Others wondered if the emphasis on blockbuster franchises — intellectual property or “IP” in industry speak — means a certain joyfully weird era of Disney theme parks are coming to an end. Earlier this month, for instance, Disney celebrated the 50th anniversary of the Haunted Mansion, arguably the park’s most beloved attraction.
What’s more, one of the most talked-about films at the D23 Expo was the Dwayne Johnson and Emily Blunt-starring film “Jungle Cruise,” itself based on a concept that dates to the park’s beginnings. While the ride took inspiration from the company’s “True-Life Adventures,” it ultimately went in a more lighthearted direction and has for decades existed without an accompanying cinematic universe.
Another fan, Cassie Soumas, liked what she saw of Disney’s Epcot plans, which will also include a game-focused pavilion called Play! She said she is “super-excited” about what was shown but is a “little curious as to what else is coming.” Pressed on the latter, she took a slightly more skeptical wait-and-see approach. “I’m hesitant to have IP being sprinkled into everything,” said the local 22-year-old. “Part of the magic of going to Disney parks is the Tiki Room and Small World, stuff that were original Imagineering ideas and are now classic things.
“Imagination,” she added, “is the key of the Imagineers,” and she still hopes to someday get “original content” that is “not just replicating films.”
And yet fandom is full of contradictions.
Disney further dropped details of the Avengers Campus coming to Anaheim next year, which at launch will be led by an interactive Spider-Man ride that promises to simulate the look and feel of shooting a web from our hands. Other experiences are planned, including what Imagineer Scot Drake described from the stage as the “ruins of a mysterious California sanctum” where one could learn the ways of sorcery from Dr. Strange.
In development and given no timetable is an “Avengers”-themed ride. Little details were provided, except that it will take guests to the Black Panther’s world of Wakanda. This was all a dream come true for Weston Wurtz, 22, of Santa Ana. “When they were announcing Spider-Man and whatnot, I was getting so excited,” Wurtz said. “I had tears of joy.”
One thing is certain: the film-focused approach is shifting theme park design to a more participatory experience. Walt Disney is often credited as describing the sensation of riding through Pirates of the Caribbean as akin to a cocktail party, meaning guests would float through it and get bits and pieces of a narrative to string together if they so desired. Today’s lands and rides feel more scripted, an attempt to place guests in an ongoing story.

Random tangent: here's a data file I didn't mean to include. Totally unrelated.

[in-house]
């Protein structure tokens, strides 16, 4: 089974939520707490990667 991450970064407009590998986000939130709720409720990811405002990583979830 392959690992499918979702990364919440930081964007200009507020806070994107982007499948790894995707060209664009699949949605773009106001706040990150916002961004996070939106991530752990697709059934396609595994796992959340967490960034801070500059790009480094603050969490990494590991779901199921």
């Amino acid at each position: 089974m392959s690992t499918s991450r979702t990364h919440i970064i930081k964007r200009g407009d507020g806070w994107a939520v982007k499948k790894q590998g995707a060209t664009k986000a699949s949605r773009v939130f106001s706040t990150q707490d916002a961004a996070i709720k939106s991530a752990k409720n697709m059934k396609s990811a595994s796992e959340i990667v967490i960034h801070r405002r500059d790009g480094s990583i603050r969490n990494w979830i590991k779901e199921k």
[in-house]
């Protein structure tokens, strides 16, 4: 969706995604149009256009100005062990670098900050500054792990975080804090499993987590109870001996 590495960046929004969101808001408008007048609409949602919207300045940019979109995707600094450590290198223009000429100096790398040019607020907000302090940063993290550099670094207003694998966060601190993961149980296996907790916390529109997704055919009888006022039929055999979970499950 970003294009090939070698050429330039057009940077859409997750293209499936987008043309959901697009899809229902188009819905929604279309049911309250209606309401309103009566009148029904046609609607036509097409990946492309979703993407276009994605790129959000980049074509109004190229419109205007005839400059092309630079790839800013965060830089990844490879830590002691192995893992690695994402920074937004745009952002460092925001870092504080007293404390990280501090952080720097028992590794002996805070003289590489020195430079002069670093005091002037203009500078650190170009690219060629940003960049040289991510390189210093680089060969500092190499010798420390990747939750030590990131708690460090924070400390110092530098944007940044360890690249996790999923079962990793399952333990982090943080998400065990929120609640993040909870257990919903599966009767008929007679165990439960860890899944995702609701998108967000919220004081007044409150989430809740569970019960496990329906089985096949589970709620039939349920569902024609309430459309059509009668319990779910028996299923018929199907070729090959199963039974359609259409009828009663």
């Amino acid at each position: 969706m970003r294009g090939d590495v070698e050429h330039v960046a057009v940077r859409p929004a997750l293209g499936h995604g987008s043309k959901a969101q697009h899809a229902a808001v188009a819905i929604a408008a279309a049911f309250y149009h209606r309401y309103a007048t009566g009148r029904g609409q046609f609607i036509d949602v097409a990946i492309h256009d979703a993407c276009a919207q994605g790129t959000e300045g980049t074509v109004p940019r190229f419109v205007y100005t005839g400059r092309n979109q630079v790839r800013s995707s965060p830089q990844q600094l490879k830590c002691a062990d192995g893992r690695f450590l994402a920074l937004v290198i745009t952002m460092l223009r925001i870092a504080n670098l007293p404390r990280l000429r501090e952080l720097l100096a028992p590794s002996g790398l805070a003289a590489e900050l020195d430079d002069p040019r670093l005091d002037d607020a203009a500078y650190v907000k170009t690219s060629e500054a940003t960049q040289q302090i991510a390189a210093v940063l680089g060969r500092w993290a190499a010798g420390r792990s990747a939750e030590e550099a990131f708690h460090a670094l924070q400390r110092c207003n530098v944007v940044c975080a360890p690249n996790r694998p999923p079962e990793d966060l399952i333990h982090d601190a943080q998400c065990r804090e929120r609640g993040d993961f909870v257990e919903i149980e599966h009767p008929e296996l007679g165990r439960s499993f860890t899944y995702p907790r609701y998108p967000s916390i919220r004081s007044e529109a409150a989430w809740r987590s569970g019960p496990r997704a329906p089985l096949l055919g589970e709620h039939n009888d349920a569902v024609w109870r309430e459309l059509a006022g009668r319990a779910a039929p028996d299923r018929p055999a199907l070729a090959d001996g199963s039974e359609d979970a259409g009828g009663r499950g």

Avengers Campus will follow in the footsteps of Galaxy’s Edge and come with a back story. In Galaxy’s Edge, for instance, the story goes that the Resistance is hiding out in a nearby forest, and the evil First Order has just landed in an attempt to sniff them out. Guests enter the conflict, which can be explored via the Play Disney Parks mobile app, where there is a game for control of the land itself. Those who don’t want to use the app will still find themselves playing if they ride Millennium Falcon: Smugglers Run, which melds a theme park simulator with an arcade-like experience.
Guests can design supersuits, sling webs or get glimpses into the science behind the Marvel universe in Avengers Campus, which will be themed as a recruitment-based area. “If there is one shift,” said Imagineer Scott Trowbridge during a talk Saturday about changes from Disneyland’s 1955 opening to today, it’s that the company is “trying to open up more room for our audience to become part of the story.”
That’s the entire pitch of an in-development Florida hotel themed to “Star Wars” entitled Star Wars: Galactic Starcruiser, which will be a two-night, cruise-in-space-like vacation. Among the offerings will be the ability to train with a lightsaber or visit the ship’s bridge to learn how to fly it — or operate its defenses. The Starcruiser promises guest interactions with droids and aliens, which were part of the original pitch for Galaxy’s Edge, and it looks to unfold as a sort of two-day, live-action role-playing game.
“We just kind of assume that people want to come and play with us a little bit more,” said Trowbridge, who led the Galaxy’s Edge teams. “But hopefully you guys like that idea. So if you don’t, clap now.”
For once, a fan convention was relatively quiet.